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In the December issue of Poetry magazine, D. H. Tracy takes a long and interesting look at “The Moral and the Aesthetic, Recently.” Although his objective is to “consider how and with what consequences [contemporary] poets are weighting the [moral and aesthetic]” in their work, Tracy in the course of his investigation touches on assertions formulated by a number of Western philosophy’s heavyweights concerning the relationship between ethics and aesthetics (among others, Plato, Aristotle, Kant, and Kierkegaard all make illuminating appearances). It may not have been useful for his purposes, but one thinker Tracy does not include in his study is Ludwig Wittgenstein, a man whose position on the interrelatedness of ethics and aesthetics has intrigued me for some time. In an easy-to-overlook passage (6.421) of the Tractatus Logico-Philosophicus, he writes: It is clear that ethics can not be put into words. Ethics is transcendental. (Ethics and aesthetics are one and the same.) In context, this remark follows from the more general assertion that “[a]ll propositions are of equal value,” but there is no need to trace the arc of his argumentation here; Wittgenstein was, if anything, a painstaking writer, and I’m convinced that he intended his jarring parenthetical to have a validity and vitality apart from the context in which it appears. As one who aspires to a high level of moral rigor, I have at different times over the years returned to this remark with varying degrees of understanding and acceptance. And, finally, I’ve decided that he’s right. Importantly, I don’t take Wittgenstein’s statement as a necessary endorsement of moral or aesthetic relativism, nor do I think that it disqualifies the reasoned prioritization of one system or position over another. Rather, it seems to me that Wittgenstein is suggesting that ethics and aesthetics are “one and the same” inasmuch as they extend from the same faculty: that which perceives and derives satisfaction (or dissatisfaction) from systems of order. In the case of ethics, this faculty functions to ascertain, prioritize, and privilege certain social and behavioral configurations; in the case of aesthetics, it ascertains, prioritizes, and privileges more material configurations. In either category, deviations from a perceiver’s favored order constitute violations that are deeply if not reflexively felt, and often give rise to an almost visceral indignation. But the substance of our judgments in either case is the same: and what makes them the same, Wittgenstein seems to say, is not just that they are value judgments to an equal degree, but that they contain the same value, which is the desire for adherence to a favored code of conduct. That which departs from our code of personal conduct is bad, and it is bad inasmuch as any departure from that code is bad (although of course degree is of paramount significance here): it is morally ugly. That which departs from our code of material conduct is ugly, and it is ugly inasmuch as any departure from that code is ugly (although degree is as significant as before): it... Continue reading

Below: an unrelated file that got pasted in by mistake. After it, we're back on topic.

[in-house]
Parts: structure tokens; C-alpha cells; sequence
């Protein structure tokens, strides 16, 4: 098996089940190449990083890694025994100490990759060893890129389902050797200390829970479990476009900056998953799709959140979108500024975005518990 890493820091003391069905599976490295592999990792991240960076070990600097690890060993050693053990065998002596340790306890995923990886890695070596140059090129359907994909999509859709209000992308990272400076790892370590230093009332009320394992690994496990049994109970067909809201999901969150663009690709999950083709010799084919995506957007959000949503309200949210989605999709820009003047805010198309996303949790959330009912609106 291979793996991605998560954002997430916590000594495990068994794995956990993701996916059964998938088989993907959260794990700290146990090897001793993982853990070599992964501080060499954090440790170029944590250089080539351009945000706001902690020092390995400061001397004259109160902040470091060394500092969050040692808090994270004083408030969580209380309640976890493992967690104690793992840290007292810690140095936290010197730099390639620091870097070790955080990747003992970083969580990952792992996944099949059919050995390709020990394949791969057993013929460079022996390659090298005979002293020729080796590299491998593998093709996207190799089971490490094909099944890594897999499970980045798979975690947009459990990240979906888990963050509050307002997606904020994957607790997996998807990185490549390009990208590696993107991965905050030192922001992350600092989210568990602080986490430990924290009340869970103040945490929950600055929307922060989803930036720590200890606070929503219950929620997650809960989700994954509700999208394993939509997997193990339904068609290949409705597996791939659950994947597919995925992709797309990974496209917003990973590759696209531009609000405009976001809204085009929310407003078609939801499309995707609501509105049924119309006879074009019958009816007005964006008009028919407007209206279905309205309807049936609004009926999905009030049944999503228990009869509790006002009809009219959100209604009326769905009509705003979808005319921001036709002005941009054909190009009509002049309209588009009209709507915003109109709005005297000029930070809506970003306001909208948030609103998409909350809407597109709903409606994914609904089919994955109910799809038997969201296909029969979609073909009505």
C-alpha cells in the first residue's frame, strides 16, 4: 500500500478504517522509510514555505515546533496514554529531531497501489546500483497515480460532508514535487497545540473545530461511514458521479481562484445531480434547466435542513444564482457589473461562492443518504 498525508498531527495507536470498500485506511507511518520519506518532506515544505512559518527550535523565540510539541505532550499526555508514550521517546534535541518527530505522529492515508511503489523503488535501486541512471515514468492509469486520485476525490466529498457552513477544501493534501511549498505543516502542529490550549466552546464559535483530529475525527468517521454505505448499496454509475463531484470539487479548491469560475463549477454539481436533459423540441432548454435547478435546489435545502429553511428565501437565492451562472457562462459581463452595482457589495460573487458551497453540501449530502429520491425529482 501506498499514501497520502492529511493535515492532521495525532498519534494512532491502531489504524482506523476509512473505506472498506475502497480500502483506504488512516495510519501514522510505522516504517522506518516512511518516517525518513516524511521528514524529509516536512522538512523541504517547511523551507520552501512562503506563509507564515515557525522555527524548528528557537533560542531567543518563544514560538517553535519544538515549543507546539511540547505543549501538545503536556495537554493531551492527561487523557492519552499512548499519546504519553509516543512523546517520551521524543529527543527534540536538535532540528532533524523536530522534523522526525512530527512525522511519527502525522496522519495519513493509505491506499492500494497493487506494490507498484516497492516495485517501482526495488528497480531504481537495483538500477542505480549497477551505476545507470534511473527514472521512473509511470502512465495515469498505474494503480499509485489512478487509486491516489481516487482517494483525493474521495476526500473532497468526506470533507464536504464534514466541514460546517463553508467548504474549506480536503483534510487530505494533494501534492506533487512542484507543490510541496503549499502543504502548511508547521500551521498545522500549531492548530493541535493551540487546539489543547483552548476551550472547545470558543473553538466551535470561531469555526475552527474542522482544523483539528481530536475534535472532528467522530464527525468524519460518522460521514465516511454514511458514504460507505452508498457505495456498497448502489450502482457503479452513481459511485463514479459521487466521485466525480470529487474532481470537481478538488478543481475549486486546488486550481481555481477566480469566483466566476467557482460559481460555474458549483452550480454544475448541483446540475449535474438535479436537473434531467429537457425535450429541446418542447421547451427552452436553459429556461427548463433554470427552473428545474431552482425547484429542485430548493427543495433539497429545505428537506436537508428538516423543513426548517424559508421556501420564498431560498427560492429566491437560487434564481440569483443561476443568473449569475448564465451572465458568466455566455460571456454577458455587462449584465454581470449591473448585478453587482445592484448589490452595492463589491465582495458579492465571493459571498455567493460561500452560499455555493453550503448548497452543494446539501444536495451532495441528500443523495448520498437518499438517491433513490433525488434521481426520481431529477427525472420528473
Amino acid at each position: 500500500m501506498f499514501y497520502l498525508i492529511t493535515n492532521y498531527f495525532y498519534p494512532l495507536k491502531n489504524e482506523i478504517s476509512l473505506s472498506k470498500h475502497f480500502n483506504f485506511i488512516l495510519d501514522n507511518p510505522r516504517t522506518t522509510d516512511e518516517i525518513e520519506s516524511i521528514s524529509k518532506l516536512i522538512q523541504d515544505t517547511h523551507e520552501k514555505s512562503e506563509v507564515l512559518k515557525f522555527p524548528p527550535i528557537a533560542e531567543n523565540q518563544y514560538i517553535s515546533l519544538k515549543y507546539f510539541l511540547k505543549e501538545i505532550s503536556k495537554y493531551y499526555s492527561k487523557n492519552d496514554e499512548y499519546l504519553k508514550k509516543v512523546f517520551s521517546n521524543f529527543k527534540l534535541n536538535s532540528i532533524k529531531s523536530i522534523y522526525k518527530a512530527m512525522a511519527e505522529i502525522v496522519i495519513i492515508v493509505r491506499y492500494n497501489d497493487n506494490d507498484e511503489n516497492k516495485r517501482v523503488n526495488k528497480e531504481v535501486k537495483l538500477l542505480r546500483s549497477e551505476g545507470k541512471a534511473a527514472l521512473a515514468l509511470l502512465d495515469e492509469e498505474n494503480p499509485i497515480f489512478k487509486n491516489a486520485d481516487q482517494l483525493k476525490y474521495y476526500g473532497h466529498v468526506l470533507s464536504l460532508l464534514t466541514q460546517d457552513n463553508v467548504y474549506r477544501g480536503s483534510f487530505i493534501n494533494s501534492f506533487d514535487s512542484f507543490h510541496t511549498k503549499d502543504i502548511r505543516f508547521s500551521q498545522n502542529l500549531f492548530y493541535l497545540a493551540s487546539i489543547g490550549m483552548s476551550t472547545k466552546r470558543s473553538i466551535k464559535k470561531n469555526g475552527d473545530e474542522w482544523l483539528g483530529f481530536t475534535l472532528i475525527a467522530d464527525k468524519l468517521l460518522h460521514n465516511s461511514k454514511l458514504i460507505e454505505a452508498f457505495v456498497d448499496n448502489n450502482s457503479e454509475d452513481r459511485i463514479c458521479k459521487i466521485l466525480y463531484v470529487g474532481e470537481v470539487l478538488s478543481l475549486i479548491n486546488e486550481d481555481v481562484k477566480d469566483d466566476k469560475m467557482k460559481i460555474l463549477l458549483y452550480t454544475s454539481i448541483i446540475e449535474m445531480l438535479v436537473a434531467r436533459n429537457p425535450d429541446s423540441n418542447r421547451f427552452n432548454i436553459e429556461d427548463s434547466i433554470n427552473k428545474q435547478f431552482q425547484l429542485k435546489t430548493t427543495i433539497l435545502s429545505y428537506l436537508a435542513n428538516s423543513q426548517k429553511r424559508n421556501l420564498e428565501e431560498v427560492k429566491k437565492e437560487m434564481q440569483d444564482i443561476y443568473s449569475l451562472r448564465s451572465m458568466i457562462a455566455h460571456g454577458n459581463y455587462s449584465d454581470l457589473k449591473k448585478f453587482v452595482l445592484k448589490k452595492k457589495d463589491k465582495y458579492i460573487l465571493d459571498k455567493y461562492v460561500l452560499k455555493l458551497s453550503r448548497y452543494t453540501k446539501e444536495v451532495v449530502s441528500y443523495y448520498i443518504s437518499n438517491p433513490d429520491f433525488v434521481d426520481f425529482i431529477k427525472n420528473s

Posted Feb 25, 2010 at The Best American Poetry
Thanks, Adam. I'll be sure to check it out.